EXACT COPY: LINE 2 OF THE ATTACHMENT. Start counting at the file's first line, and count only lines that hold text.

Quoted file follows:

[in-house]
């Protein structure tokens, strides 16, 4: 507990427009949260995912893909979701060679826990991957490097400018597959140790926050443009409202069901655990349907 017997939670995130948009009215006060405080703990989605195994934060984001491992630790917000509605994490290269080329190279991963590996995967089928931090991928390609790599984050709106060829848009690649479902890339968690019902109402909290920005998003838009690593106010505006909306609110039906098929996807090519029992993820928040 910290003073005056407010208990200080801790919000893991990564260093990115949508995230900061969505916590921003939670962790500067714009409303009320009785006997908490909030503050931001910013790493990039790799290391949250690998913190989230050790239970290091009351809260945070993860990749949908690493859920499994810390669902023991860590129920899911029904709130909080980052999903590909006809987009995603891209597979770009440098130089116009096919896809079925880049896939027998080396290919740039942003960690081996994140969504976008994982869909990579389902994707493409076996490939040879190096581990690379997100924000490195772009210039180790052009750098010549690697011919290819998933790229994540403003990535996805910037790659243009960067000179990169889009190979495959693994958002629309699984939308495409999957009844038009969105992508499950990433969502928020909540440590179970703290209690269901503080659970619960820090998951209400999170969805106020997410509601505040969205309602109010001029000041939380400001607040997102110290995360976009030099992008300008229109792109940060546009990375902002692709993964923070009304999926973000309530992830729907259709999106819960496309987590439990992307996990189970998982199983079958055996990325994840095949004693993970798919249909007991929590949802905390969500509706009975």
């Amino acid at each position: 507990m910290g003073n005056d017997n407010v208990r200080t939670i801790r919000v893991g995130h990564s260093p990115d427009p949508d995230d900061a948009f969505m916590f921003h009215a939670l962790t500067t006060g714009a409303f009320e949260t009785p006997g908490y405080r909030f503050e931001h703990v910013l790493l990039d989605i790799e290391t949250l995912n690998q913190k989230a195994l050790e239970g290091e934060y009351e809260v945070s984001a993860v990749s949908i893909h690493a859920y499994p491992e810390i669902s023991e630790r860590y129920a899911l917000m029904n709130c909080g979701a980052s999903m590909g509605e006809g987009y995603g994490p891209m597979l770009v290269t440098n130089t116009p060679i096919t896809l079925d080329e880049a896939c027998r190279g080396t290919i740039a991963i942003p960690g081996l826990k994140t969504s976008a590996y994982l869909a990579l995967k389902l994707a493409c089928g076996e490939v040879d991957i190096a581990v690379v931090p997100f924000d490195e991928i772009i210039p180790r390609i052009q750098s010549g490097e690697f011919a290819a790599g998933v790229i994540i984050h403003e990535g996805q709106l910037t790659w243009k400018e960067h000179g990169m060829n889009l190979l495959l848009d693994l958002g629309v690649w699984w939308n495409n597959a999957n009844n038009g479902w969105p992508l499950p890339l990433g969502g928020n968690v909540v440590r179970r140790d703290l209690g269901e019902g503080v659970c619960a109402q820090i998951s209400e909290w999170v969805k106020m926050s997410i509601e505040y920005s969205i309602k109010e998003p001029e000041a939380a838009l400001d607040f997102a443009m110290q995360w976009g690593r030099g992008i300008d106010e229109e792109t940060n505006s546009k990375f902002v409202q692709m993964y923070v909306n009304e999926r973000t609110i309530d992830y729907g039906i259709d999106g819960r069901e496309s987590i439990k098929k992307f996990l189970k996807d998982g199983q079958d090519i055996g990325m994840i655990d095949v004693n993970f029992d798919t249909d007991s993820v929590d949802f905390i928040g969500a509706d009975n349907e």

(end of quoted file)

């Protein structure tokens, strides 16, 4: 507990427009949260995912893909979701060679826990991957490097400018597959140790926050443009409202069901655990349907 017997939670995130948009009215006060405080703990989605195994934060984001491992630790917000509605994490290269080329190279991963590996995967089928931090991928390609790599984050709106060829848009690649479902890339968690019902109402909290920005998003838009690593106010505006909306609110039906098929996807090519029992993820928040 910290003073005056407010208990200080801790919000893991990564260093990115949508995230900061969505916590921003939670962790500067714009409303009320009785006997908490909030503050931001910013790493990039790799290391949250690998913190989230050790239970290091009351809260945070993860990749949908690493859920499994810390669902023991860590129920899911029904709130909080980052999903590909006809987009995603891209597979770009440098130089116009096919896809079925880049896939027998080396290919740039942003960690081996994140969504976008994982869909990579389902994707493409076996490939040879190096581990690379997100924000490195772009210039180790052009750098010549690697011919290819998933790229994540403003990535996805910037790659243009960067000179990169889009190979495959693994958002629309699984939308495409999957009844038009969105992508499950990433969502928020909540440590179970703290209690269901503080659970619960820090998951209400999170969805106020997410509601505040969205309602109010001029000041939380400001607040997102110290995360976009030099992008300008229109792109940060546009990375902002692709993964923070009304999926973000309530992830729907259709999106819960496309987590439990992307996990189970998982199983079958055996990325994840095949004693993970798919249909007991929590949802905390969500509706009975």